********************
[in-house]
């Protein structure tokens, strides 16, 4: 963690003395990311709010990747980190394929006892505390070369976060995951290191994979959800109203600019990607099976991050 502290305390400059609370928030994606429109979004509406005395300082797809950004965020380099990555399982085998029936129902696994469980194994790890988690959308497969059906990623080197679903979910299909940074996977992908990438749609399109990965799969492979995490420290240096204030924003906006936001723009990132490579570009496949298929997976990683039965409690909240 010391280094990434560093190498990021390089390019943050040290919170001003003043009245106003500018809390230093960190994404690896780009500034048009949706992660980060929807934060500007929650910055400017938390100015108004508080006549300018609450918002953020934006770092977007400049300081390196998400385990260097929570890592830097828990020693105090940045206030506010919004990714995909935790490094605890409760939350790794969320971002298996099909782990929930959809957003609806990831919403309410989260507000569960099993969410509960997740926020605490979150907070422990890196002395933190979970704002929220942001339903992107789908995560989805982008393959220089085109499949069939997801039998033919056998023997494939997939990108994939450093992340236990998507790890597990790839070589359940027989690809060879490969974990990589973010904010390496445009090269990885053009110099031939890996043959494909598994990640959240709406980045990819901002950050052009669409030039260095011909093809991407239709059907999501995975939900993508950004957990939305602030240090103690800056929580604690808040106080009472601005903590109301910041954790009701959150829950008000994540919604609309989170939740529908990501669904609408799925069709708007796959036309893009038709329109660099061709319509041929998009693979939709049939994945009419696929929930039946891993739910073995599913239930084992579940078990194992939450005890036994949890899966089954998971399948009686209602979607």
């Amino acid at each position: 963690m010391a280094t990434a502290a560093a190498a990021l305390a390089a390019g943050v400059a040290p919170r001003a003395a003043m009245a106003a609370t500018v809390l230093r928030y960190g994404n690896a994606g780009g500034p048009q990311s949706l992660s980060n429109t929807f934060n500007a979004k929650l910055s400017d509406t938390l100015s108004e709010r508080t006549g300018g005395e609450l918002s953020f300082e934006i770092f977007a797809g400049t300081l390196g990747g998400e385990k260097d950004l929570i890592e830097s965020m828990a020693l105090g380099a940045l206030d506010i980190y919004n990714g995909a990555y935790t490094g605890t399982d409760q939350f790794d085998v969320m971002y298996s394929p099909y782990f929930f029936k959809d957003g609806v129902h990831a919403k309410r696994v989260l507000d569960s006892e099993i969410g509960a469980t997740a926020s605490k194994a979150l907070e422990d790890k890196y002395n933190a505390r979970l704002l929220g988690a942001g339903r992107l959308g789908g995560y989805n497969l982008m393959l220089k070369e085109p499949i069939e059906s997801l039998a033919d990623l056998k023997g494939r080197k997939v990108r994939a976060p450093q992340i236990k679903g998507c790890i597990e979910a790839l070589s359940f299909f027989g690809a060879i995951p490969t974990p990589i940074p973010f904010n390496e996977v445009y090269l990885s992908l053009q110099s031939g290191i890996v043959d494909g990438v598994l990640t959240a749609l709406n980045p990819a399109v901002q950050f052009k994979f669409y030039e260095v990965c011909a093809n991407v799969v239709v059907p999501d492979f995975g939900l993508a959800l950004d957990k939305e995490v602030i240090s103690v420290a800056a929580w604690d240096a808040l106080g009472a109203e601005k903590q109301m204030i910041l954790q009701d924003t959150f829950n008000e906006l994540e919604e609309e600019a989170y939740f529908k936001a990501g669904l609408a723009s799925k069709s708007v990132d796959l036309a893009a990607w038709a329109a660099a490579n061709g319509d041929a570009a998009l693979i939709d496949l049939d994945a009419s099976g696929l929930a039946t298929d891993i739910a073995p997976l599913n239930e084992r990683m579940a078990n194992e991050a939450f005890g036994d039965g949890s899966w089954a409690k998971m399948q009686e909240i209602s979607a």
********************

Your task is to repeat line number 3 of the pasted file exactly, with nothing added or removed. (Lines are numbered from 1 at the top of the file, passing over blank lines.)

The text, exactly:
């Amino acid at each position: 963690m010391a280094t990434a502290a560093a190498a990021l305390a390089a390019g943050v400059a040290p919170r001003a003395a003043m009245a106003a609370t500018v809390l230093r928030y960190g994404n690896a994606g780009g500034p048009q990311s949706l992660s980060n429109t929807f934060n500007a979004k929650l910055s400017d509406t938390l100015s108004e709010r508080t006549g300018g005395e609450l918002s953020f300082e934006i770092f977007a797809g400049t300081l390196g990747g998400e385990k260097d950004l929570i890592e830097s965020m828990a020693l105090g380099a940045l206030d506010i980190y919004n990714g995909a990555y935790t490094g605890t399982d409760q939350f790794d085998v969320m971002y298996s394929p099909y782990f929930f029936k959809d957003g609806v129902h990831a919403k309410r696994v989260l507000d569960s006892e099993i969410g509960a469980t997740a926020s605490k194994a979150l907070e422990d790890k890196y002395n933190a505390r979970l704002l929220g988690a942001g339903r992107l959308g789908g995560y989805n497969l982008m393959l220089k070369e085109p499949i069939e059906s997801l039998a033919d990623l056998k023997g494939r080197k997939v990108r994939a976060p450093q992340i236990k679903g998507c790890i597990e979910a790839l070589s359940f299909f027989g690809a060879i995951p490969t974990p990589i940074p973010f904010n390496e996977v445009y090269l990885s992908l053009q110099s031939g290191i890996v043959d494909g990438v598994l990640t959240a749609l709406n980045p990819a399109v901002q950050f052009k994979f669409y030039e260095v990965c011909a093809n991407v799969v239709v059907p999501d492979f995975g939900l993508a959800l950004d957990k939305e995490v602030i240090s103690v420290a800056a929580w604690d240096a808040l106080g009472a109203e601005k903590q109301m204030i910041l954790q009701d924003t959150f829950n008000e906006l994540e919604e609309e600019a989170y939740f529908k936001a990501g669904l609408a723009s799925k069709s708007v990132d796959l036309a893009a990607w038709a329109a660099a490579n061709g319509d041929a570009a998009l693979i939709d496949l049939d994945a009419s099976g696929l929930a039946t298929d891993i739910a073995p997976l599913n239930e084992r990683m579940a078990n194992e991050a939450f005890g036994d039965g949890s899966w089954a409690k998971m399948q009686e909240i209602s979607a």